Paper Mario 2 (GC) is impossible to judge after only a few minutes play but it's wonderfully vivid graphics and underlying creative flair is a real joy to behold. Wario Ware (GC) seems to have competently picked up where it's Gameboy Advance cousin has left off, offering the most surreal of multiplayer experiences. I heard one player describe things as "slightly strange" but that doesn't even come close. You thought the GBA version was bizarre? Ramp up the graphical clout then and prepare to enter a whole new world of bizarreness. Mario Tennis (GC) kept up the great graphical theme and certainly has a good sense of honour, but with the emphasis being placed on special moves and abilities as opposed to the simple idea of playing tennis, I do wonder if Nintendo has added a little too much. The N64 title was a fantastic game that offered a skilful game of tennis. In much the same was as Mario Kart Double Dash, skill now seems to have taken a back seat to special abilities. A step in the right direction? I'm not convinced.
Metroid Prime 2: Echoes (GC) most certainly is a step in the right direction however. The already superb alien locales of the first title have been enhanced yet further, and coupled with the new multiplayer mode this is bound to be a title that most Cube owners will be keen to snap up. Any worries that the Metroid Prime engine is not suited to multiplayer gaming seem utterly unfounded. The series' penchant for exploration has been carried over and the arena of play here offered plenty of opportunities to gain a geographically strategic waypoint, giving you an advantage over your foes if you're cunning enough to discover them. Fortunately the visuals remain just as lush when playing with friends.
Undoubtedly the highlight of the Nintendo stand, and possibly of the show, was the majestic Donkey Konga (GC). For those not aware of it, it's a rhythm action title that uses a dual-bongo accessory that you beat in time with the music. It may sound dull but few games on this planet are as fun. When I heard that the J-Pop soundtrack from the Japanese version had been replaced with a more Western-orientated track list I admit that I was a little concerned, but this was thoroughly unfounded. Songs like "Dancing in the Street" and "Alright" by Supergrass are ideal for the title and work terrifically. I only reluctantly left the game when I got tired of the fat snotty kid behind me complaining that he wanted a go and feared that his snotty hand may start tapping me. Round all of this off with a couple of machines playing the magical Animal Crossing (GC) and all in all Nintendo gets a huge thumbs up.
So, with all of this gaming splendour there's only one title left to finish off a great show. It wasn't until my second day at the show, the Friday, that I made sure I was at the venue early and at the front of the queue to play multiplayer Halo 2. Getting in a few minutes ahead of the public I was there early enough to see punters literally falling over each other (and I mean literally) to get in early enough to avoid the 2 hour queue that awaited anyone else wishing to play Bungie's latest throughout the whole of the show. All of that for only 5 minutes with the game, but for many that was a price worth playing. To be honest, it becomes harder to judge a title when it's surrounded by such fierce hype, but rest assured that none of you are going to be disappointed. Graphically there weren't any obvious major enhancements but with duel weapons, Warthog's and lots of death on offer it was certainly an exhilarating experience. The one game I played was a capture the flag event. Manic, polished, refined and dramatic, even this brief play was enough to confirm that Halo 2 is destined to become one of the premier Xbox Live titles when it's released on November 11th. Disappointingly there was no opportunity to sample the single player game, but I'm not sure I would have braved another 2-hour queue anyhow.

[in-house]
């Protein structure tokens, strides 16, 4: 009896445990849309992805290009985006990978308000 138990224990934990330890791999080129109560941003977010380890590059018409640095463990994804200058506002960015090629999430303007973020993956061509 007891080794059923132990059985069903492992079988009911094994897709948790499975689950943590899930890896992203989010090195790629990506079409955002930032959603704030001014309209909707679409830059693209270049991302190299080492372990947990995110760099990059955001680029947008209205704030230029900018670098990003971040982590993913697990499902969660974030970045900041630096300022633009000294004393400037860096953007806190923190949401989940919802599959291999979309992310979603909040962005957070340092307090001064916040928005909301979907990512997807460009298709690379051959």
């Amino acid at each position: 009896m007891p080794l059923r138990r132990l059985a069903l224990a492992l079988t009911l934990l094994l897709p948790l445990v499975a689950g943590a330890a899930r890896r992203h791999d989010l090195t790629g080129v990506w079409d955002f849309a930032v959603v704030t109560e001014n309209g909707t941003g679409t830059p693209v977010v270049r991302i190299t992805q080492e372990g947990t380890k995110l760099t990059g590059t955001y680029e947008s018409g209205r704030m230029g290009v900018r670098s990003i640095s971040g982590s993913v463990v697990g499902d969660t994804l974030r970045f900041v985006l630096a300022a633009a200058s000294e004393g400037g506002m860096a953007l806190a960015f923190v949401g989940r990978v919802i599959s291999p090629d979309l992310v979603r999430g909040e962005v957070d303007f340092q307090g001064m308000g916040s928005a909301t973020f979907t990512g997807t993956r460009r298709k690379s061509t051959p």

I'm sure now you understand why it was all so exhausting. So many games, so much gorgeous hired totty and even a retro zone where I was able to trounce a few unfortunate youngsters at Street Fighter II and relive past memories of Galaga. The combination of the trade and press event under one roof, no doubt inspired by the previous success of the Playstation Experience, is certainly a winning recipe. No doubt we have witnessed the future for British games shows, and rightly so. ECTS will be missed if it's not to return, but be happy in the knowledge that its been superseded by an exciting event that you're able to experience just as much as us journalists. So, job well done people - pats on backs all round. Now, I'm off to bed...
Game of the Show:
It's impossible to choose between the outstanding Outrun 2 or the unbeatable fun of Donkey Konga (I'm still drumming out "Dancing in the Street" on my PC desk as I type).
Hardware of the Show:
The Zodiac handheld stood out as a fine piece of kit, though for the life of me I still can't imagine who will ever buy it.
Disappointment of the Show:
Why spend huge amounts of cash hooking up every console to a plasma flat screen TV when you're going to use £2.50 composite cables to hook them up? This was true of every single demo game meaning that none of them were experienced in their true graphical splendour.
Moment of the Show:
Seeing the editor of an unnamed Xbox fansite taking a rather violent tumble whilst sprinting in an effort to get to the front of the Halo 2 queue (you know who you are Mr. Cram). And having my picture taken with a real-life Storm Trooper!
With Sony's Playstation experience happening later in the month at Alton Towers, there were no Sony games on show (meaning no Killzone). Also, Resident Evil 4 only made a brief ECTS-only appearance and Metal Gear Solid 3 was so well camouflaged that even if I had walked right past it I probably wouldn't have noticed. Most sorely missed however was the Nintendo DS and Sony PSP. A pink GBA alone simply won't cut it. Also, no GTA San Andreas, but that's not exactly a surprise.